The UK Foresight Report Punts on HFT

“A key message: despite commonly held negative perceptions, the available evidence indicates that high frequency trading (HFT) and algorithmic trading (AT) may have several beneficial effects on markets. However, HFT/AT may cause instabilities in financial markets in specific circumstances”…UK Foresight Report 10/23/12

 The above quote is from the final report of the UK Foresight project known as “The Future of Computer Trading in Financial Markets”  which was released today.  We think the Foresight Report missed the major issues regarding market structure.  The fragmented market structure and conflicted interests of the for-profit exchange model are the key issues why HFT has grown so much.  We think issues like market maker obligations, order types and the maker/taker (payment for order flow) pricing model should have been discussed further (the report punted on these issues).

The Foresight report repeatedly uses the standard pro-HFT arguments that the HFT lobby continues to use (shrink spreads, add liquidity).  This is no surprise since the majority of the High Level Stakeholder Group that worked on the Foresight project are industry insiders.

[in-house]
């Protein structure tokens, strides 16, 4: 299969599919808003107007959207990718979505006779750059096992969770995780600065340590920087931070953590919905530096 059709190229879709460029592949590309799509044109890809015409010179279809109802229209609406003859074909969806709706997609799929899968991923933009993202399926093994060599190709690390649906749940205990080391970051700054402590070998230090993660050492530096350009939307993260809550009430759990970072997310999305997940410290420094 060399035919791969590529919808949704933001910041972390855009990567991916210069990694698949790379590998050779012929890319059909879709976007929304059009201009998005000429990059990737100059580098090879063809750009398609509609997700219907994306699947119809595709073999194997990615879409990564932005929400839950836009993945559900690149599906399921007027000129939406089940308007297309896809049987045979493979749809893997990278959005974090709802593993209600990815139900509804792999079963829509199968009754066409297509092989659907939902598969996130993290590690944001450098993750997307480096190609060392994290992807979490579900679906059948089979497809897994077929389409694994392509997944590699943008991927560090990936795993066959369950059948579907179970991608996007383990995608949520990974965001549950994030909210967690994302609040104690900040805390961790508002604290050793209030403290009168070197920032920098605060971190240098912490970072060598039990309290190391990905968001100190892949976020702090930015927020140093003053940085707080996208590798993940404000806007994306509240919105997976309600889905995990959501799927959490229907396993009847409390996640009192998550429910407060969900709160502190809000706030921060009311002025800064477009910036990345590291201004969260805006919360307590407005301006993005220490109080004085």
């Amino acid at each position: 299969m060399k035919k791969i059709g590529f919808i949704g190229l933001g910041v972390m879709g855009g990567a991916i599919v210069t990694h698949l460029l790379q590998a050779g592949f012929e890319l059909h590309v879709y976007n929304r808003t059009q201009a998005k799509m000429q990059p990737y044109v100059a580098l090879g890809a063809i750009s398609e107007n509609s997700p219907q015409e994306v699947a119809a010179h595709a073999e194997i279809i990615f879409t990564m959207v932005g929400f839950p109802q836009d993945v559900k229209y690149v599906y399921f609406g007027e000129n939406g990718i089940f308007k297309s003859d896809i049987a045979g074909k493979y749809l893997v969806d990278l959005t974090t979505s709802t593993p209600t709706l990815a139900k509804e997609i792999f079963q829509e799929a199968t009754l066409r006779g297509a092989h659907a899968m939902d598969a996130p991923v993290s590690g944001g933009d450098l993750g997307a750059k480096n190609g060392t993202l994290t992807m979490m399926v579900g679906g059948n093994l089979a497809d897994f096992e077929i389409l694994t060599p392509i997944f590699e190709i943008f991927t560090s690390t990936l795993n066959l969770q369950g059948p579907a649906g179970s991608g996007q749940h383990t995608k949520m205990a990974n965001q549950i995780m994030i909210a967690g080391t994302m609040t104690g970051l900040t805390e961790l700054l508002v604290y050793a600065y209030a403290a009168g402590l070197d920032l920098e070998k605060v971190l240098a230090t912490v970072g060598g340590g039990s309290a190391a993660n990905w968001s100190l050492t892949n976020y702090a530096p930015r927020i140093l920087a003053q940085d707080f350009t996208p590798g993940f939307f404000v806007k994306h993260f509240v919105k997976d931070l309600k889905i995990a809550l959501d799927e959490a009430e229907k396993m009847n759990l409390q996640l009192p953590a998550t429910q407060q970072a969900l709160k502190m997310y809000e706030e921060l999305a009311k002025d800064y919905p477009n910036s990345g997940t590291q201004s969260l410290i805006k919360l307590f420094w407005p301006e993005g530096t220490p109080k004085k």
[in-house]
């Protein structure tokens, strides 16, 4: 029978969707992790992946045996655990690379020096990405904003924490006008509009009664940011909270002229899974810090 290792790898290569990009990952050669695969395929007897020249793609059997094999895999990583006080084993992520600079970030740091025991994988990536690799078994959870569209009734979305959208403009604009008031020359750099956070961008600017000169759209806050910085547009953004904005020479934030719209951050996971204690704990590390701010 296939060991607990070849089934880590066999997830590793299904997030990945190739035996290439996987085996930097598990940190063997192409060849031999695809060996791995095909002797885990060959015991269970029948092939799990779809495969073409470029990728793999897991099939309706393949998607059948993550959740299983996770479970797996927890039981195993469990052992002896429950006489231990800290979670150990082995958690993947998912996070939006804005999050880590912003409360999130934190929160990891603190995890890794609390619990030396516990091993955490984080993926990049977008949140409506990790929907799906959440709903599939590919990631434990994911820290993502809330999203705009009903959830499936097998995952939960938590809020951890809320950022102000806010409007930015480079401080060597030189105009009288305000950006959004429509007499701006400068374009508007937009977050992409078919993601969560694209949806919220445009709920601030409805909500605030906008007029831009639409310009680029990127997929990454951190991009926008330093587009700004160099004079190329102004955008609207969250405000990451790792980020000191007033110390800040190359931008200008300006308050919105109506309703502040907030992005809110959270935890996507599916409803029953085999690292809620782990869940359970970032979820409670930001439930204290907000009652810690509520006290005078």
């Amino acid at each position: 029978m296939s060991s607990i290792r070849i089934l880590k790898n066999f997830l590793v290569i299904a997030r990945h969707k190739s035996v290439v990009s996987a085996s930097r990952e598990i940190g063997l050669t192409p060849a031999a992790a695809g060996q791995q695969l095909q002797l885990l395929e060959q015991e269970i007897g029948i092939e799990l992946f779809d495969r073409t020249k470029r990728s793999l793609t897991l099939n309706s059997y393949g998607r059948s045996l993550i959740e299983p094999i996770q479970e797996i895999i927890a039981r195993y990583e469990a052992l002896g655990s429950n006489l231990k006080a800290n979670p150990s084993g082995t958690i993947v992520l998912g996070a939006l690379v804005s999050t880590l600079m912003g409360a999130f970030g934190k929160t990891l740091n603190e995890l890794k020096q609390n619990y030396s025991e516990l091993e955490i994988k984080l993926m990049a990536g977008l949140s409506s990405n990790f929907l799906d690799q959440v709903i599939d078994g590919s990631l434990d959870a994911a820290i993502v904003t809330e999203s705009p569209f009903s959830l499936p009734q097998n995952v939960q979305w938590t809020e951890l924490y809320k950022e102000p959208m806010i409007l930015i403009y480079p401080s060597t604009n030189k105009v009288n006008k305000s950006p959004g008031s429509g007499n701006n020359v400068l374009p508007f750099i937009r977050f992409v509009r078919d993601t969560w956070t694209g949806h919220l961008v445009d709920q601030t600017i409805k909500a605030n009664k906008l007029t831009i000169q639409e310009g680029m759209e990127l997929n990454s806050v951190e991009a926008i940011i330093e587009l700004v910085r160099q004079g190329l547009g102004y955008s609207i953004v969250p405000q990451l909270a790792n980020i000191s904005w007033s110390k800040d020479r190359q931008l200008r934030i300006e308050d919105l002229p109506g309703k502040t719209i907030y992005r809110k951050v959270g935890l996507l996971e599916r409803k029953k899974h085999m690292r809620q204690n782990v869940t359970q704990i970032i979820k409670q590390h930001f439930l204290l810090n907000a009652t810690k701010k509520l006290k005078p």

Over the past few years, when HFT has increased dramatically, HFT has not significantly lowered spreads in the majority of stocks.  We point to this chart produced by a HFT firm, RGM Advisors (see Figure 1) , which shows only a $0.015 spread savings since 2006.  The majority of the spread savings has happened after decimalization in 2000 and was assisted by the rise of electronic trading (NOT high frequency trading).

The Foresight conclusions also seem to differ from an “End User Perspective”  report that they produced.  The end users were much more concerned about market structure issues than was portrayed in the Foresight conclusions. Foresight, however, seems to dismiss their concerns and almost even mock them:

“Claims of market manipulation using HFT techniques are reported by institutional investors such as pension funds and mutual funds in different countries. These claims are, in turn, widely relayed by the financial press”

The Foresight report claims that some of the negative perceptions surrounding HFT are not supported by the available evidence.  Maybe they were looking in the wrong place.  We would like to point them to the extensive bibliography  of academic evidence compiled by our friend RT Leuchktafer.

The Foresight report declined to make any bold recommendations and instead decided to safely hide behind the standard HFT defense of “there is no evidence”.  They seem to think that the “benefits” of HFT would be undone if regulators are not cautious in their approach.  The Foresight team appears to be held hostage by the so called HFT liquidity.  We’re sure that the HFT community will use the Foresight report as vindication.  But we think their assumed vindication will ultimately prove to be premature.